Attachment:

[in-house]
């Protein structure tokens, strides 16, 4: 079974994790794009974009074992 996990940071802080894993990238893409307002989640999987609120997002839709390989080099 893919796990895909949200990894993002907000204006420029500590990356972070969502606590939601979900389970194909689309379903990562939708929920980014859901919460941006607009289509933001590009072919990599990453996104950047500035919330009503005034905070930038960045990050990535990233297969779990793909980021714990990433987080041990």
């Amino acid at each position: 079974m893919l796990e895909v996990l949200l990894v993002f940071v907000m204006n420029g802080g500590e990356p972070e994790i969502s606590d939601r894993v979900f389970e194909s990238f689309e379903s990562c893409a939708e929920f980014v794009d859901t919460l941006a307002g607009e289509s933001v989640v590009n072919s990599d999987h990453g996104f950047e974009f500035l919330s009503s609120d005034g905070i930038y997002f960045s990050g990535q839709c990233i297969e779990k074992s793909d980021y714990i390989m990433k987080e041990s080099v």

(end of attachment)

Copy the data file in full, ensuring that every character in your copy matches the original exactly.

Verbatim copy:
[in-house]
């Protein structure tokens, strides 16, 4: 079974994790794009974009074992 996990940071802080894993990238893409307002989640999987609120997002839709390989080099 893919796990895909949200990894993002907000204006420029500590990356972070969502606590939601979900389970194909689309379903990562939708929920980014859901919460941006607009289509933001590009072919990599990453996104950047500035919330009503005034905070930038960045990050990535990233297969779990793909980021714990990433987080041990």
């Amino acid at each position: 079974m893919l796990e895909v996990l949200l990894v993002f940071v907000m204006n420029g802080g500590e990356p972070e994790i969502s606590d939601r894993v979900f389970e194909s990238f689309e379903s990562c893409a939708e929920f980014v794009d859901t919460l941006a307002g607009e289509s933001v989640v590009n072919s990599d999987h990453g996104f950047e974009f500035l919330s009503s609120d005034g905070i930038y997002f960045s990050g990535q839709c990233i297969e779990k074992s793909d980021y714990i390989m990433k987080e041990s080099v």